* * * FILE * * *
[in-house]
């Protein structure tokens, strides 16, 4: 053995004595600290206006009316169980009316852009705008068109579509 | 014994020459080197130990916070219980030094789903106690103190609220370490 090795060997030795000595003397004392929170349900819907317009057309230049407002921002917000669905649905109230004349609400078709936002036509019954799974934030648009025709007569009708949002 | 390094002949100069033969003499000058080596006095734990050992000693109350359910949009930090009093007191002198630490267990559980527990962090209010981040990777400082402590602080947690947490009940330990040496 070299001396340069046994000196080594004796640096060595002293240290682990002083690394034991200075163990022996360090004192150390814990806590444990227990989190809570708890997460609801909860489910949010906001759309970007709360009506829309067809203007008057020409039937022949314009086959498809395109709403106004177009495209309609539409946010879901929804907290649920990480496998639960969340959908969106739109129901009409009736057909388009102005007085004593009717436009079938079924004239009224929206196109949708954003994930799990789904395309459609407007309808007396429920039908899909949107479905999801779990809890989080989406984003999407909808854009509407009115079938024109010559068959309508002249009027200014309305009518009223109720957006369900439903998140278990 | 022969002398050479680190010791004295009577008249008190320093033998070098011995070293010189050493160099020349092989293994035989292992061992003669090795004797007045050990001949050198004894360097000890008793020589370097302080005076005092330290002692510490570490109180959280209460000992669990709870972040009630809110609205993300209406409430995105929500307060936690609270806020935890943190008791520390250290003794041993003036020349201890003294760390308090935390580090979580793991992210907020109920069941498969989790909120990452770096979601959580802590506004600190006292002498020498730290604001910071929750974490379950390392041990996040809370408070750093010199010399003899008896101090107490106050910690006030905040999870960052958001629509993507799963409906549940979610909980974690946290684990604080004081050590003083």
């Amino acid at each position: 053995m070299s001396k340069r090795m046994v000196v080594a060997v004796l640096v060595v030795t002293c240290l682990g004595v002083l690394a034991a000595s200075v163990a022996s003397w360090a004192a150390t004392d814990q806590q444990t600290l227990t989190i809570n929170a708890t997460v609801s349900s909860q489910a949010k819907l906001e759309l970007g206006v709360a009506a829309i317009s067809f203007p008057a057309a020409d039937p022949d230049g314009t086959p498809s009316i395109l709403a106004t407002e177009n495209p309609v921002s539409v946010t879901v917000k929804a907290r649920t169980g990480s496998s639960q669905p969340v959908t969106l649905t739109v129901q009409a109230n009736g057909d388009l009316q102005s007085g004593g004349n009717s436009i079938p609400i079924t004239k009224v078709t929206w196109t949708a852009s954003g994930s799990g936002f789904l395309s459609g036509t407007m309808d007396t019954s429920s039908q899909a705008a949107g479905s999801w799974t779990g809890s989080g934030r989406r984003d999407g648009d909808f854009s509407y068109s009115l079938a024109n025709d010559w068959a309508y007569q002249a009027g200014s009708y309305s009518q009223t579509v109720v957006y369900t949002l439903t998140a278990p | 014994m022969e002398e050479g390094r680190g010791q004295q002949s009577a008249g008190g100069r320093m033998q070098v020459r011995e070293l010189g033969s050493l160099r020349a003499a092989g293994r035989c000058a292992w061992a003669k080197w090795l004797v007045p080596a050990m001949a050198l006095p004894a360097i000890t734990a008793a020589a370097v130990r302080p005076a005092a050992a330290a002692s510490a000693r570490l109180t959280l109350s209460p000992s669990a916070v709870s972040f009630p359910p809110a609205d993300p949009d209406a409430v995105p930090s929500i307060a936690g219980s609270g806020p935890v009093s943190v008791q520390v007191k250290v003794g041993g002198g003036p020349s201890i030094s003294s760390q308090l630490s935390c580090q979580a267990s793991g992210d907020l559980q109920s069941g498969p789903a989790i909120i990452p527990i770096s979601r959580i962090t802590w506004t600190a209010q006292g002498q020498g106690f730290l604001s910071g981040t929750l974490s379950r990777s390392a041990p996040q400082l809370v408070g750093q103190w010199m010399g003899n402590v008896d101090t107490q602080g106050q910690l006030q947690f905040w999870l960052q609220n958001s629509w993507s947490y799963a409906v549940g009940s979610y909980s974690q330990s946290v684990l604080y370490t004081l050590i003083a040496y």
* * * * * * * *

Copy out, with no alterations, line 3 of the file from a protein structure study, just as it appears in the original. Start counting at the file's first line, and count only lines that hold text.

């Amino acid at each position: 053995m070299s001396k340069r090795m046994v000196v080594a060997v004796l640096v060595v030795t002293c240290l682990g004595v002083l690394a034991a000595s200075v163990a022996s003397w360090a004192a150390t004392d814990q806590q444990t600290l227990t989190i809570n929170a708890t997460v609801s349900s909860q489910a949010k819907l906001e759309l970007g206006v709360a009506a829309i317009s067809f203007p008057a057309a020409d039937p022949d230049g314009t086959p498809s009316i395109l709403a106004t407002e177009n495209p309609v921002s539409v946010t879901v917000k929804a907290r649920t169980g990480s496998s639960q669905p969340v959908t969106l649905t739109v129901q009409a109230n009736g057909d388009l009316q102005s007085g004593g004349n009717s436009i079938p609400i079924t004239k009224v078709t929206w196109t949708a852009s954003g994930s799990g936002f789904l395309s459609g036509t407007m309808d007396t019954s429920s039908q899909a705008a949107g479905s999801w799974t779990g809890s989080g934030r989406r984003d999407g648009d909808f854009s509407y068109s009115l079938a024109n025709d010559w068959a309508y007569q002249a009027g200014s009708y309305s009518q009223t579509v109720v957006y369900t949002l439903t998140a278990p | 014994m022969e002398e050479g390094r680190g010791q004295q002949s009577a008249g008190g100069r320093m033998q070098v020459r011995e070293l010189g033969s050493l160099r020349a003499a092989g293994r035989c000058a292992w061992a003669k080197w090795l004797v007045p080596a050990m001949a050198l006095p004894a360097i000890t734990a008793a020589a370097v130990r302080p005076a005092a050992a330290a002692s510490a000693r570490l109180t959280l109350s209460p000992s669990a916070v709870s972040f009630p359910p809110a609205d993300p949009d209406a409430v995105p930090s929500i307060a936690g219980s609270g806020p935890v009093s943190v008791q520390v007191k250290v003794g041993g002198g003036p020349s201890i030094s003294s760390q308090l630490s935390c580090q979580a267990s793991g992210d907020l559980q109920s069941g498969p789903a989790i909120i990452p527990i770096s979601r959580i962090t802590w506004t600190a209010q006292g002498q020498g106690f730290l604001s910071g981040t929750l974490s379950r990777s390392a041990p996040q400082l809370v408070g750093q103190w010199m010399g003899n402590v008896d101090t107490q602080g106050q910690l006030q947690f905040w999870l960052q609220n958001s629509w993507s947490y799963a409906v549940g009940s979610y909980s974690q330990s946290v684990l604080y370490t004081l050590i003083a040496y």